It’s easy to understand why Terry Stotts isn’t getting enough credit for the Portland Trail Blazers’ success.

    He coaches a team that plays in the national obscurity provided by the Pacific Northwest. Despite winning a league-high 10 straight games and tightening their grasp on the three seed, the Blazers have only just begun to distance themselves from seven teams fighting for the final five Western Conference playoff spots. Portland’s success, at least offensively, seems to stem more from star power than its sum being greater than whole of its parts; the beautiful flow offense that made Stotts one of the most celebrated coaches in the league several years ago has been replaced with an approach more isolationist than egalitarian.

    For basketball nerds, it’s safe to say that last fact looms largest. The Blazers’ 49.1 assist percentage is 30th in the league, per NBA.com/stats, and the difference between dead last and the Oklahoma City Thunder’s 29th-ranked mark is a whopping four percent – comfortably more than the amount separating Billy Donovan‘s team from that of the New York Knicks, ranked 21st. Portland makes fewer passer per game than every team but the Thunder and Houston Rockets, and leads the NBA in both average dribbles and average seconds per touch. The Blazers finish plays via pick-and-roll action 22 percent of the time, highest in the league.

    If it seems like the vast majority of Portland possessions involve Damian Lillard and C.J. McCollum using a ball screen in early offense, probing for a shot, and passing away if it’s not there before the ball eventually finds the other, it’s because that’s an accurate representation of the style Stotts’ team is forced to play. The Blazers don’t have the personnel to share the wealth the way they did when LaMarcus Aldridge, Nicolas Batum and Wesley Matthews were in town. That’s not Stotts’ fault, of course. A more rigid coach might have forced square pegs into round holes, sticking with the ballyhooed offensive scheme that made him one of the most respected coaches in basketball.

    Stotts deserves praise for allowing the strengths and weaknesses of his roster to dictate his offense. Portland relies more on its stars than other teams because doing so is its surest means of success, not because Stotts wouldn’t prefer playing another way – nor because he doesn’t have the X-and-O chops to do so.

    Each of those realities were on full display as the Miami Heat staged an ultimately futile fourth-quarter comeback on Monday during the Blazers’ 10th straight win. Portland had jumped out to a seemingly insurmountable double-digit lead by virtue of attacking the Heat with ball screens between Lillard and Jusuf Nurkic. The latter took full advantage of Hassan Whiteside‘s absence by scoring on roll after roll, most of which came with help from the former. When Lillard wasn’t finding Nurkic with pocket passes through traffic on one side of the floor or the other, he was using screens going middle, stopping and popping triples as Miami employed conventional “drop” pick-and-roll coverage – a death-knell against Lillard if his primary defender is unable to stay attached.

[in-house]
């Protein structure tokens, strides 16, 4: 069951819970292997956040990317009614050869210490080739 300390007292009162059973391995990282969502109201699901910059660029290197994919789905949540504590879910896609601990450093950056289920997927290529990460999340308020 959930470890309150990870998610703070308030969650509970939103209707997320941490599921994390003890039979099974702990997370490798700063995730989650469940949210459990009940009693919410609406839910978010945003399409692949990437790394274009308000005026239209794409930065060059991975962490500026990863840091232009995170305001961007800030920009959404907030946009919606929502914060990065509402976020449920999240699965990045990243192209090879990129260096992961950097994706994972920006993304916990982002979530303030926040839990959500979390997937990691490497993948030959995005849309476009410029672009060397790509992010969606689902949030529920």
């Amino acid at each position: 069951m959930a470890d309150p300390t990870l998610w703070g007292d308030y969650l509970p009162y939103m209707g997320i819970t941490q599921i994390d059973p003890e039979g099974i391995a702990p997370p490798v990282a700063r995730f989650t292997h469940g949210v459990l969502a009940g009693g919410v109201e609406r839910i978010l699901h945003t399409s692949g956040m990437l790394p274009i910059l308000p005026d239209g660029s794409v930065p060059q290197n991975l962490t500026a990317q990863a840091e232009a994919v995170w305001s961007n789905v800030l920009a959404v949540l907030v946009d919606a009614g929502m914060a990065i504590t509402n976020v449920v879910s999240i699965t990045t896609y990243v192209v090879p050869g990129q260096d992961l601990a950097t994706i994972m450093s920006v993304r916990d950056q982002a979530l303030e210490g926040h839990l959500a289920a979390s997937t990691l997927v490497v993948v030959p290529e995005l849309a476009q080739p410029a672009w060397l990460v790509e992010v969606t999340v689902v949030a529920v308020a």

By the time Stotts’ hopes of keeping Lillard on the bench for the fourth quarter’s duration were dashed, the Heat trailed just 93-87, and would come even closer on a 3-pointer by Tyler Johnson one minute after the Blazers’ superstar had returned. On the game’s previous possession, Miami forced a turnover by trapping the ball after Lillard used a screen and put his head down, the first time it had employed that type of coverage since tipoff. Lillard missed a deep three immediately following Johnson’s triple, too, pushed farther from the arc than he had been all night due to Kelly Olynyk meeting him at the level Al-Farouq Aminu set his pick – called an “aggressive drop” in NBA vernacular.

    Courtesy of NBA.com/stats.

    With the score 93-90, Stotts barked a new call from the sidelines following a travel by Olynyk. Lillard brought the ball up the floor, per usual, but hit Evan Turner coming off a pindown on the right wing. As Pat Connaughton cleared the other side of the floor with a cut along the baseline, Lillard continued his momentum away from the ball after making the pass, while Nurkic prepared to set him a flare screen on the left wing.

    Winslow, defending Nurkic, wasn’t anticipating Lillard popping behind Nurkic and receiving a looping pass from Turner, a staple of the Blazers’ offense for years. That’s all the space Lillard needed, as he caught in perfect rhythm and drained his sixth and most important 3-pointer of the game.

    That isn’t groundbreaking stuff, obviously, and coaches should indeed be counted on to push the right retaliatory button in response to their counterpart making in-game adjustments. But the nature of Portland’s success, driven so heavily by Lillard of late and the combination of he and McCollum since the season tipped off in mid October, makes it easy to overlook the nightly influence of Stotts.

    That’s a mistake. He won’t win Coach of the Year and probably won’t finish among the top-five vote-getters, but Stotts remains one of the league’s most impactful coaches – as evidenced by letting his stars live up to that billing by monopolizing the offense, forging a top-10 defense with limited personnel and, on Monday, freeing Lillard for a huge shot that propelled his team to yet another win.

0 0 votes
Article Rating
Notify of
Inline Feedbacks
View all comments
Would love your thoughts, please comment.x